Title:

Research and practice in vocabulary for academic and specific purposes

Abstract

It is well known that vocabulary knowledge is essential for English language learners, yet it presents challenges for these learners and their teachers. There are many words to learn in English, and it is important to consider the nature of vocabulary in English for Academic and Specific Purposes (EAP/ESP). This talk focuses on vocabulary for academic and specific purposes, drawing on three research studies and their implications for practice and future research. The first study concentrates on vocabulary in secondary school contexts, looking specifically at learners’ lexical knowledge as well as vocabulary in teacher talk. The second study investigates lexis in spoken English at university level education. The final study looks into technical vocabulary in trades education. Some key implications for teaching, learning, course development and materials design will be outlined and discussed. The talk concludes with some suggestions for directions for future research in the interesting and fast moving fields of vocabulary for EAP and ESP.

Speaker:

Ee-Ling Low

Affiliation:

Professor of Applied Linguistics and Teacher Learning at the English Language & Literature Academic Group at the National Institute of Education (NIE), Nanyang Technological University (NTU), Singapore

Biography:

Professor Ee-Ling Low is Professor of Applied Linguistics and Teacher Learning at the English Language & Literature Academic Group at the National Institute of Education (NIE), Nanyang Technological University (NTU). Professor Low is Chief Planning Officer, a member of the institute’s senior management team and an elected member of the NTU Senate.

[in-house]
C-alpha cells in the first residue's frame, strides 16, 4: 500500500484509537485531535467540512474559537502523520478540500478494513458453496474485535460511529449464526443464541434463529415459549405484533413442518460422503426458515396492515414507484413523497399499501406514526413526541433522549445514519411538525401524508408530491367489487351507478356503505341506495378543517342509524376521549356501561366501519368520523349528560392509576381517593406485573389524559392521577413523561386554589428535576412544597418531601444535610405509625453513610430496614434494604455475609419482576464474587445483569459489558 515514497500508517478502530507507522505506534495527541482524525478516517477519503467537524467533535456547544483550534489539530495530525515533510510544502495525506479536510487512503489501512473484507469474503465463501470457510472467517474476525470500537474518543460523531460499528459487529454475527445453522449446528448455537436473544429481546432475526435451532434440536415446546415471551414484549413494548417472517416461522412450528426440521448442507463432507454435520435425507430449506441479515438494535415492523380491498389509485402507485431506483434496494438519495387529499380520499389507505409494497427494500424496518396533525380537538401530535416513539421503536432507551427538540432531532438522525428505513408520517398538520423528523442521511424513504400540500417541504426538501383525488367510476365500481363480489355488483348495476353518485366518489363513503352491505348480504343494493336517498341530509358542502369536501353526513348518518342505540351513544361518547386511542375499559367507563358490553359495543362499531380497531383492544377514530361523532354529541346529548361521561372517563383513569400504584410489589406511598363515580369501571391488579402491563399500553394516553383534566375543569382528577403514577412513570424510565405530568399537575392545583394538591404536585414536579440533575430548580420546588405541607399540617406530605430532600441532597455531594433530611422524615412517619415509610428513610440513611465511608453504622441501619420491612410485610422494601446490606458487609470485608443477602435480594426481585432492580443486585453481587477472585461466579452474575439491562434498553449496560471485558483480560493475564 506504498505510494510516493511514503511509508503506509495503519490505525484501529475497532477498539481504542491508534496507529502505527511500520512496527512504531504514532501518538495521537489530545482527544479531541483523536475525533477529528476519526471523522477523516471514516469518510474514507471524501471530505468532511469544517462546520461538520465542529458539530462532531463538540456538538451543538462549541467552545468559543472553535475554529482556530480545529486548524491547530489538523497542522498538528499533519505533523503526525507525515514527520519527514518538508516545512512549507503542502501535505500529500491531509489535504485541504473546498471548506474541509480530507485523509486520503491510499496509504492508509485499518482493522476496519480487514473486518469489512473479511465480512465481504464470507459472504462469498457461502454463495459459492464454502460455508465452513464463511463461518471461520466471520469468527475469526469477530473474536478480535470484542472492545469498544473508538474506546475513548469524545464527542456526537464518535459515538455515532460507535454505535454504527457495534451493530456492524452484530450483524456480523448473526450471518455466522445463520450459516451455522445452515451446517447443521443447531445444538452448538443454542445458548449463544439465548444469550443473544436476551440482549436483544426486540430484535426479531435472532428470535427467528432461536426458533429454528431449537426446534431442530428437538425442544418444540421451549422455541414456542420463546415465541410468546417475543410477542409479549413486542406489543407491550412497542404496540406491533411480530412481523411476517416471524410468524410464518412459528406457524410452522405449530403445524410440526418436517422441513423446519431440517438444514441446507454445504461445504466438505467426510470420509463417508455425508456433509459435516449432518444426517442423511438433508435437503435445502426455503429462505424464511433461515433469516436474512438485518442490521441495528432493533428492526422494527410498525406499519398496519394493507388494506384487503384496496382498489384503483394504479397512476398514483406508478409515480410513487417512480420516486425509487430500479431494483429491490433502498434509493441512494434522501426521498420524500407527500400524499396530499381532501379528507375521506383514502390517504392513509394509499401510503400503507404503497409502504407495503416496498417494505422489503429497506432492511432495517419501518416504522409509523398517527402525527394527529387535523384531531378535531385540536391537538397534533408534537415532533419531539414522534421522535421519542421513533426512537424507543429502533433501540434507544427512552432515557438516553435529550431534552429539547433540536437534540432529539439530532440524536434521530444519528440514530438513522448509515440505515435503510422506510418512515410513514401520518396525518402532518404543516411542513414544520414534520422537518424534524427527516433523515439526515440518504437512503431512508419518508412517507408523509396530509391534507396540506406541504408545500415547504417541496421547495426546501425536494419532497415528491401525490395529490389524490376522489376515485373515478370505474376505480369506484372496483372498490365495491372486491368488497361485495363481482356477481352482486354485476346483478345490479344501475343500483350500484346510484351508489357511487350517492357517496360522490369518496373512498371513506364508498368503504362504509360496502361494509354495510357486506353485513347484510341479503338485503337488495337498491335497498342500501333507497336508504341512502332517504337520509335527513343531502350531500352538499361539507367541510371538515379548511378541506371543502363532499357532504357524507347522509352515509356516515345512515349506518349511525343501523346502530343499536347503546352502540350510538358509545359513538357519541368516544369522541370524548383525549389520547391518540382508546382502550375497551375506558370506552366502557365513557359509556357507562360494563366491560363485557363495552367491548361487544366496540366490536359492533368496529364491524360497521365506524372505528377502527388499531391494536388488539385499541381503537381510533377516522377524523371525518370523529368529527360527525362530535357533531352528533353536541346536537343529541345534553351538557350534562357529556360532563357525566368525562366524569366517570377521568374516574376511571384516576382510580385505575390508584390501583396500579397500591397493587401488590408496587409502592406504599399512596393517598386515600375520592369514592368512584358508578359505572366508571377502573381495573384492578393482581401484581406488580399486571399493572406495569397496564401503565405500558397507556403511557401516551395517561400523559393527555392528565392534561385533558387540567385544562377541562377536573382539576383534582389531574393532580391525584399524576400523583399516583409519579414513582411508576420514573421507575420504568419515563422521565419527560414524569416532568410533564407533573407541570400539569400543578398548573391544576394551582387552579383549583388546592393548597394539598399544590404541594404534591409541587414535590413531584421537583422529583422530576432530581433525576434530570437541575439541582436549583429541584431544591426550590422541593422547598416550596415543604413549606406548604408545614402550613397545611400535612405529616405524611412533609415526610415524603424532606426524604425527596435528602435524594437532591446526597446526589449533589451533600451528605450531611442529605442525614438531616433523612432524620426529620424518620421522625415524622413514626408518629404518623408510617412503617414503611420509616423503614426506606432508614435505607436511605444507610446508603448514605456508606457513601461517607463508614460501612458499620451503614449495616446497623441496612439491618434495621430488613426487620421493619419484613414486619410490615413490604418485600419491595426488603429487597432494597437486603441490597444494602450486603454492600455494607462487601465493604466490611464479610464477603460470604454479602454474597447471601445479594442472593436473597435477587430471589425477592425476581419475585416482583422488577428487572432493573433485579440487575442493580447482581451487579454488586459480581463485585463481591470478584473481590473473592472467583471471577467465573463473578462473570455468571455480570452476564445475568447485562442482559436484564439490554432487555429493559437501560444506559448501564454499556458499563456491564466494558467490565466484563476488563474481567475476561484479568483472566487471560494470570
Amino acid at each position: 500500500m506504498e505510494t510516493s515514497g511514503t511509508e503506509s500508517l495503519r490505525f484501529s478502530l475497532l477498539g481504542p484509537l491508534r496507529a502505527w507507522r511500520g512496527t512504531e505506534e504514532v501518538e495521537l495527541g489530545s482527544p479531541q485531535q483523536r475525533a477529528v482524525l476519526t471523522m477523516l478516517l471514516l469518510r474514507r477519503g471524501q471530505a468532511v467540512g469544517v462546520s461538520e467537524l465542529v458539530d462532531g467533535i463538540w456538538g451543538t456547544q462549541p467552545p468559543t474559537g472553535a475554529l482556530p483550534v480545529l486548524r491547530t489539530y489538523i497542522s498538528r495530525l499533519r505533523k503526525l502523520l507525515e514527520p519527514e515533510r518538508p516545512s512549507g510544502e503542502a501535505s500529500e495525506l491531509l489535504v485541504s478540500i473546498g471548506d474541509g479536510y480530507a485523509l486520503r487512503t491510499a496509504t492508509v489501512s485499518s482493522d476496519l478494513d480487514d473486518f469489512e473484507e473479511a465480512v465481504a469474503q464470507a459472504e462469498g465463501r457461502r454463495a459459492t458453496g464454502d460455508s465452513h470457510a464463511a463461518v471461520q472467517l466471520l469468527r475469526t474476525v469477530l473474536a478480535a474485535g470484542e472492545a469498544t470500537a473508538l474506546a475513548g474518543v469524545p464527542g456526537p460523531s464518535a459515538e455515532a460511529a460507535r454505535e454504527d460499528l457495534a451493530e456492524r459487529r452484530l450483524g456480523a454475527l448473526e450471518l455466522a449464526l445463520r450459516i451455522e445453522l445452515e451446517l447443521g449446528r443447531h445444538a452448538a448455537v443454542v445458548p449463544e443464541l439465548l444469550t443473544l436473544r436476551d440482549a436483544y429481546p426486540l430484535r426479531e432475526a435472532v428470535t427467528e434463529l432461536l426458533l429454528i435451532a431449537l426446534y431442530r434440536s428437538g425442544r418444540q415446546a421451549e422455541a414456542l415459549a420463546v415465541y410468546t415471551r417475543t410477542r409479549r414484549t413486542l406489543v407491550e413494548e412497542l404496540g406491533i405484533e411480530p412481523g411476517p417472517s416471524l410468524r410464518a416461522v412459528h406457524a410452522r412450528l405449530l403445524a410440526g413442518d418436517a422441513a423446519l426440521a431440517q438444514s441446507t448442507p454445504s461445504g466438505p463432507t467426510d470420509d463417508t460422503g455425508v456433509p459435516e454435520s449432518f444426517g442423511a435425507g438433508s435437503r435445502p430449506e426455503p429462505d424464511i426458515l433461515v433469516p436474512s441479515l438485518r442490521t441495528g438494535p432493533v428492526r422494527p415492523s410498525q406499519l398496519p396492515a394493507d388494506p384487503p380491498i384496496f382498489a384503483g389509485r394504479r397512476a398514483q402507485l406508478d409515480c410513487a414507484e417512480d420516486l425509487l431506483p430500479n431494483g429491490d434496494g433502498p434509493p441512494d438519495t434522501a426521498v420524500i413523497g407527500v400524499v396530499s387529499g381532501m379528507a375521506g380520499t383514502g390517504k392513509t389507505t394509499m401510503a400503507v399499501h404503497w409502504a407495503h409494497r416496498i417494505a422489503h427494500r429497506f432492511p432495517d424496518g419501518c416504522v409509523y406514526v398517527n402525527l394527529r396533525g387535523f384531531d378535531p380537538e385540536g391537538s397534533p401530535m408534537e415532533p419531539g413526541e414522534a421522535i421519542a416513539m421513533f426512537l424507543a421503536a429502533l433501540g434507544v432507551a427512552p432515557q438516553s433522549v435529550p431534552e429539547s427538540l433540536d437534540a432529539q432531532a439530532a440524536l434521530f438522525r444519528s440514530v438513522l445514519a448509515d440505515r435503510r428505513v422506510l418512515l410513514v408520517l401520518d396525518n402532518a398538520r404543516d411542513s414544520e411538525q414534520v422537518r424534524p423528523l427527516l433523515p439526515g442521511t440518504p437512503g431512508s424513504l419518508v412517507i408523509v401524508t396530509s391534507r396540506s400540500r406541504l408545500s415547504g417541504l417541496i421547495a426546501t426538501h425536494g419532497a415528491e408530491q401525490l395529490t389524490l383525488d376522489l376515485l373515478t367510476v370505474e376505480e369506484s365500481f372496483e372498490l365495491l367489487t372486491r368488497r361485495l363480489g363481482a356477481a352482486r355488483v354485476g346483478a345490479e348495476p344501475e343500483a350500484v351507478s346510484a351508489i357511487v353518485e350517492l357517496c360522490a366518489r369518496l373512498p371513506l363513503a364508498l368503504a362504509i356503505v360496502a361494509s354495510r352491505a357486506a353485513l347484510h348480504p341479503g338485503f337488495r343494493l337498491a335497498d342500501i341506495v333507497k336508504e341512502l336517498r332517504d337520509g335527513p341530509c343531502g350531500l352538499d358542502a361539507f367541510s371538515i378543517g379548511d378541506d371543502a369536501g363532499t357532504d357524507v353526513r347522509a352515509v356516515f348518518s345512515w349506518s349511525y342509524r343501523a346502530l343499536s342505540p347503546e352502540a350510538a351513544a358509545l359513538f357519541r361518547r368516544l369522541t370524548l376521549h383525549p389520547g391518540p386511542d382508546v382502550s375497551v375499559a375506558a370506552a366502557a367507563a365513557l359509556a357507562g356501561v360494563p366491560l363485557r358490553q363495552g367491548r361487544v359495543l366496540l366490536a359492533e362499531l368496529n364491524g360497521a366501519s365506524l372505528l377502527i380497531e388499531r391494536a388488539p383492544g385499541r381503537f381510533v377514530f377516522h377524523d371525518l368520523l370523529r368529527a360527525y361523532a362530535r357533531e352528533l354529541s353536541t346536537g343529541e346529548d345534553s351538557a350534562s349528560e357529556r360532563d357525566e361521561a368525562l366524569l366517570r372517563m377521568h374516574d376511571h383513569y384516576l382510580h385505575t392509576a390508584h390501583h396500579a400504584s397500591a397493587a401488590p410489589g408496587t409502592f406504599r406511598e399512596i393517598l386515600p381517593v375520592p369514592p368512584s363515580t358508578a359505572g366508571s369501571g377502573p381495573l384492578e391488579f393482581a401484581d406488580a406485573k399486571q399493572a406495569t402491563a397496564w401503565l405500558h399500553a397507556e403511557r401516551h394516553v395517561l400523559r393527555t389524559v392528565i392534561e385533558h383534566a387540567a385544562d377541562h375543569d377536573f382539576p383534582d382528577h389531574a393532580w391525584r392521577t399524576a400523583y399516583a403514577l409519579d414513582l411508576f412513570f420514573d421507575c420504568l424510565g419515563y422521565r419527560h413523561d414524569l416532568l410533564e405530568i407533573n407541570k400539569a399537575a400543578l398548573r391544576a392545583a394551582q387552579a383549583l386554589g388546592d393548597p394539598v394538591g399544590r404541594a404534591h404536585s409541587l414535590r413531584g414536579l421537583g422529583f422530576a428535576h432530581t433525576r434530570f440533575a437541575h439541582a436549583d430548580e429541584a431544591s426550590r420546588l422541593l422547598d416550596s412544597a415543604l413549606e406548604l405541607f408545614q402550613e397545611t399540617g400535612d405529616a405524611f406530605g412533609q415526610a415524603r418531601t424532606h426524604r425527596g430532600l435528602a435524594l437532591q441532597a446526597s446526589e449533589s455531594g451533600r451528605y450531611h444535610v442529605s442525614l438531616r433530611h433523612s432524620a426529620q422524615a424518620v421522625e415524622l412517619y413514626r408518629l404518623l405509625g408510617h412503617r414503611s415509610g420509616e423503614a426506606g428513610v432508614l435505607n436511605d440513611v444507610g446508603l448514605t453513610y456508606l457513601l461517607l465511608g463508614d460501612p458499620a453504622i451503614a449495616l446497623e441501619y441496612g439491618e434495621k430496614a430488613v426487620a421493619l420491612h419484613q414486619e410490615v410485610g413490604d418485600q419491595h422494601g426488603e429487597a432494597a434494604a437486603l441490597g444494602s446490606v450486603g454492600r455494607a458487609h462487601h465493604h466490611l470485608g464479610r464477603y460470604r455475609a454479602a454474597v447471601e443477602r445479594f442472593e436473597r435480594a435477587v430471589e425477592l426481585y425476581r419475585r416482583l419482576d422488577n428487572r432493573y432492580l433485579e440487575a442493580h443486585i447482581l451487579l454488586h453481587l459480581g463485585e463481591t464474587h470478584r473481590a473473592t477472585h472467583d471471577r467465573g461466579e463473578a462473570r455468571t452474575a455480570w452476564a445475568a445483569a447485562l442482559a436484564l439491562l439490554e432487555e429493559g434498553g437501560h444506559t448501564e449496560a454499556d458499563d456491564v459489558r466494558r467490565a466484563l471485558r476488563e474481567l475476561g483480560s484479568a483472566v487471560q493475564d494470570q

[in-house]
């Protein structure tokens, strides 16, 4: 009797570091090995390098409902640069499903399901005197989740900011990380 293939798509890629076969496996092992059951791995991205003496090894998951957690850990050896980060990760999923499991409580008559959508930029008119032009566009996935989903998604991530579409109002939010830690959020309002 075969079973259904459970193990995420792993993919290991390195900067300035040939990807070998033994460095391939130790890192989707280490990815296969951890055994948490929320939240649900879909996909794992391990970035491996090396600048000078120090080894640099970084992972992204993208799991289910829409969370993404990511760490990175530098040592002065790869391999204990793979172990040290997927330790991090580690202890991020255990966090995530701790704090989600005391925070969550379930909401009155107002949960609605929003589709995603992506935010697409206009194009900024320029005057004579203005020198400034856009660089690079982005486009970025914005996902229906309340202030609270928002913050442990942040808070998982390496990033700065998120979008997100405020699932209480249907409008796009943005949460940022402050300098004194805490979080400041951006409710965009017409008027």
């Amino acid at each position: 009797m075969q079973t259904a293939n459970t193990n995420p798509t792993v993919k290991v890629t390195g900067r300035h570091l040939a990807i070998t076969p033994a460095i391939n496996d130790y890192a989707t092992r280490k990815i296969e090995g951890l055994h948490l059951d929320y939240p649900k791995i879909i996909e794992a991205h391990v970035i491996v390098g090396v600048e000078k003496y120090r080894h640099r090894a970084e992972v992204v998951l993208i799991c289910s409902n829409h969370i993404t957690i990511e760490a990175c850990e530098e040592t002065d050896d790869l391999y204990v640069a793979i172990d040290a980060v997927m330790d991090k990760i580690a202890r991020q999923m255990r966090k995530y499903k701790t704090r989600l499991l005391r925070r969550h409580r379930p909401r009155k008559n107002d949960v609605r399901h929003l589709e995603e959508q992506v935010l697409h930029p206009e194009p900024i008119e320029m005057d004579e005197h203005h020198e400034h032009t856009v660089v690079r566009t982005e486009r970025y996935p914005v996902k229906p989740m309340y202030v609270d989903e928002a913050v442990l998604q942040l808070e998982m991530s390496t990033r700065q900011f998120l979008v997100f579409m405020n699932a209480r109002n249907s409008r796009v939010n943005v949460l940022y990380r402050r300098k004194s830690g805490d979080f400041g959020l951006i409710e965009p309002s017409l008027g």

She obtained her PhD in Linguistics (Acoustic Phonetics) from Cambridge University, UK under the NIE/NTU Overseas Graduate Scholarship award. She is also a Fulbright Advanced Research Scholar. Professor Low is an internationally renowned expert in Pronunciation Research in relation to world Englishes and Applied Linguistics. The pronunciation metric system (known as the Pairwise Variability Index or PVI) was a breakthrough as it was able to robustly capture rhythmic patterning empirically. She is currently the President of the Singapore Association for Applied Linguistics and is also the Series Editor for the Routledge-SAAL Series for World Englishes since 2015.